Trust No One
We look but we don’t see. That seems to be writer/director David Mamet‘s theme in The Spanish Prisoner. The film opens on an airport X-ray machine, and invasive types of scrutiny like this run as a motif through the film: security cameras, eavesdropping wires, recording devices. And despite this intense observation, Mamet (who also wrote The Edge) pulls an elaborate con on both his main character and the viewer.
Joe Ross (Campbell Scott), constantly scribbling equations in his notebook, has invented something of immense value to the company he works for. Referred to only as “the process” or “the formula,” it promises to bring in millions. The company flies Joe down from New York to a tropical paradise to pitch the process to a group of executives, and while there Joe meets and befriends wealthy playboy Jimmy Dell (The Out-of-Towners‘ Steve Martin, wonderfully sinister), also from New York. As Joe is about to leave for home, Jimmy asks Joe to deliver a small package to his sister in New York. Joe agrees, to the consternation of Susan (Rebecca Pidgeon), the new secretary from Joe’s office, along on the trip as a go-fer. What do they know about Jimmy?, she asks Joe. Did he actually come from the seaplane that landed near the dock where Joe met him, or did Joe just assume that because Jimmy’s boat came from that direction? Did Joe see what he thought he saw, or did he just think he saw it?
Susan warns Joe: “You never know who anybody is, with the exception of me. I am what I look like… Anybody could be anybody.” Joe starts to wonder about Jimmy, but he once again looks without seeing when it comes to Susan — she so obviously is not the annoying and obsequious secretary she’s pretending to be, but only the audience is catching on to that at this early stage — or are we?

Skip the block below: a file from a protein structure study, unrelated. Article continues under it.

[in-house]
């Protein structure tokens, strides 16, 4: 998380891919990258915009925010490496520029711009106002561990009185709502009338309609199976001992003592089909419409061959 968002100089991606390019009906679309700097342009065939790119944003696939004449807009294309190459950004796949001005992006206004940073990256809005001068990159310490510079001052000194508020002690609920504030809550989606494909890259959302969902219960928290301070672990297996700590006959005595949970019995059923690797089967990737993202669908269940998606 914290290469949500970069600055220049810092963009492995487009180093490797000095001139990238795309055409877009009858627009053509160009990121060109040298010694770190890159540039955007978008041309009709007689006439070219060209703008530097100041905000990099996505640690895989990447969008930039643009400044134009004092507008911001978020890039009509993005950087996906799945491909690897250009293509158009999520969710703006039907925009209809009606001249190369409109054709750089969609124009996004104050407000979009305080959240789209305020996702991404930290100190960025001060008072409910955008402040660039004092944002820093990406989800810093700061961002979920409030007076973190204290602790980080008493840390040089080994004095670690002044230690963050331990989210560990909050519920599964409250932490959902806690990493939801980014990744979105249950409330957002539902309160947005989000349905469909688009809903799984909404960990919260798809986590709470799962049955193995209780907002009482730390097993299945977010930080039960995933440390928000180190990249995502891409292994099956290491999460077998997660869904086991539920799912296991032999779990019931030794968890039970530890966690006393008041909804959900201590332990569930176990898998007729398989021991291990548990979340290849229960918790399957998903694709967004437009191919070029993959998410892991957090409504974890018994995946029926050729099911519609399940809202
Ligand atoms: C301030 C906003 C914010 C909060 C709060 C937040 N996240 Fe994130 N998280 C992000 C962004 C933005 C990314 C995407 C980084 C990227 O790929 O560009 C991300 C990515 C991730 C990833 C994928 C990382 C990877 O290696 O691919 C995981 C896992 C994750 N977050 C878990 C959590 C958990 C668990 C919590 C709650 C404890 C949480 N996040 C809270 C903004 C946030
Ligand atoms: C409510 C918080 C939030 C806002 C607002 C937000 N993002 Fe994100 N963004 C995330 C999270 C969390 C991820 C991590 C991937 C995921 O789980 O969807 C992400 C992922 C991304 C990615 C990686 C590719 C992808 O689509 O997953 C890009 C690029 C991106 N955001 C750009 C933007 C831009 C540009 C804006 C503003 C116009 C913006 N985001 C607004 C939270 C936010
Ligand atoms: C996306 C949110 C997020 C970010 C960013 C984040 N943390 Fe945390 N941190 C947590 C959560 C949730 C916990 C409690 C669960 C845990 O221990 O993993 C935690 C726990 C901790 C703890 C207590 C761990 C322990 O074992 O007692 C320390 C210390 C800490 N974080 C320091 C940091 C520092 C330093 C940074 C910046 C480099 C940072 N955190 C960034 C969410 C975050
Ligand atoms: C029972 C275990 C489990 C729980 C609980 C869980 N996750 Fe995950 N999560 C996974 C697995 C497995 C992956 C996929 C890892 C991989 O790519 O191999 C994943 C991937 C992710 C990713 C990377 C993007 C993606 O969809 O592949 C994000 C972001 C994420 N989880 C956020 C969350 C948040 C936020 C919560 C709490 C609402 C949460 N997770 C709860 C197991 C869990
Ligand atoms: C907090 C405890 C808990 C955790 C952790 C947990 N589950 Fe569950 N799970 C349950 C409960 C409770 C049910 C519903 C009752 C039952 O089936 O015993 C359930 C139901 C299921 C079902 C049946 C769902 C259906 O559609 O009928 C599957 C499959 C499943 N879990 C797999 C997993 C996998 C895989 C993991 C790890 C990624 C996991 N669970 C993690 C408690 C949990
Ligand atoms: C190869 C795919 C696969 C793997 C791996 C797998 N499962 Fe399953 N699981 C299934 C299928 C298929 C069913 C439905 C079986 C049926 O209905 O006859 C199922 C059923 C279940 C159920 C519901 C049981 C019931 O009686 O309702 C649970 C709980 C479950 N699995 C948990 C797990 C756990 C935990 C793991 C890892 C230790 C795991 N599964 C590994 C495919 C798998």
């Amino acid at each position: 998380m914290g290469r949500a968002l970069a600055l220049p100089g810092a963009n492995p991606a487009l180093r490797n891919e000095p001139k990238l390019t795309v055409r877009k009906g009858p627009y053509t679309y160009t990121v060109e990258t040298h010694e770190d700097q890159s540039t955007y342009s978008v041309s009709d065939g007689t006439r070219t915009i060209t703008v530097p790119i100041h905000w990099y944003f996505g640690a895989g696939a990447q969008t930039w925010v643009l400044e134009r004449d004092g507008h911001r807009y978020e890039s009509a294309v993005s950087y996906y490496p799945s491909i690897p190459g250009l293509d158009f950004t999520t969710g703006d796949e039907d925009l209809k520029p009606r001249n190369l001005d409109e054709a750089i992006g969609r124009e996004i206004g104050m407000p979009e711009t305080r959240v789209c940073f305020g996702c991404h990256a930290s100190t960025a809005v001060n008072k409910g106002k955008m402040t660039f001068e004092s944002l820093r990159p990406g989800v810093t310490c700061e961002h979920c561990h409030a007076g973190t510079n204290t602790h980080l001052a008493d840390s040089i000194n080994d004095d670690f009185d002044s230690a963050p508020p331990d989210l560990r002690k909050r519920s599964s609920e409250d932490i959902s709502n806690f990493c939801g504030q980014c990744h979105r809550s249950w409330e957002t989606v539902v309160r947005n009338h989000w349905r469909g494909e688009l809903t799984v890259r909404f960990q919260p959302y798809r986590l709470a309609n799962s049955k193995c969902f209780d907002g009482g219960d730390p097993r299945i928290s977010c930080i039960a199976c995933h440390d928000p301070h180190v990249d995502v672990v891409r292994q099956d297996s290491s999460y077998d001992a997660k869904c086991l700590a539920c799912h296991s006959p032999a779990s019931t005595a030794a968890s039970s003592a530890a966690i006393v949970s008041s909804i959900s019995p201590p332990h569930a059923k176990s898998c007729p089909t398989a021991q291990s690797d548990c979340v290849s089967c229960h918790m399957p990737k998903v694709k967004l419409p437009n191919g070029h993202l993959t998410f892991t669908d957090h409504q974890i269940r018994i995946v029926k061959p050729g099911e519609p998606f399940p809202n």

Back in New York, Joe starts to suspect that the company is going to screw him out of his fair compensation for the process. His boss is giving him a doubletalk runaround. Susan seems to be trying to snoop around Joe’s highly secure private office. When Joe shares his concerns with Jimmy, his new friend suggests speaking to a lawyer. By now, we’ve no idea whom to believe in, except straight-arrow Joe. Even Mamet is not to be trusted — his script has Jimmy saying that “good people, bad people, they generally look like what they are,” but no one here fits into the standard movie stereotypes, and there are visual cues everywhere that we suspect are clues to what’s going on, but maddeningly they can only make sense in retrospect.
Like The Sting and The Game, The Spanish Prisoner is of that delightful brand of movie that you can watch for the first time only once — half the fun is thinking you’ve finally figured out precisely what’s going on only to find your expectations continually shifting. Unlike the creators of those other films, though, Mamet seems intent on reminding us that all of it is fake. The strangely stilted performances from Scott and Pidgeon puzzled me at first, until I realized that Mamet wants us to remember that this is only a movie, that his actors are only pretending, that there’s a whole other level of “watching but not seeing” to which moviegoers usually willingly subscribe but that the director doesn’t want us to indulge in here.
The film’s title refers to the “oldest con in the world,” an FBI agent tells Joe. Mamet’s con — letting his audience know they’re being duped and getting them to love it at the same time — must be one of the newest.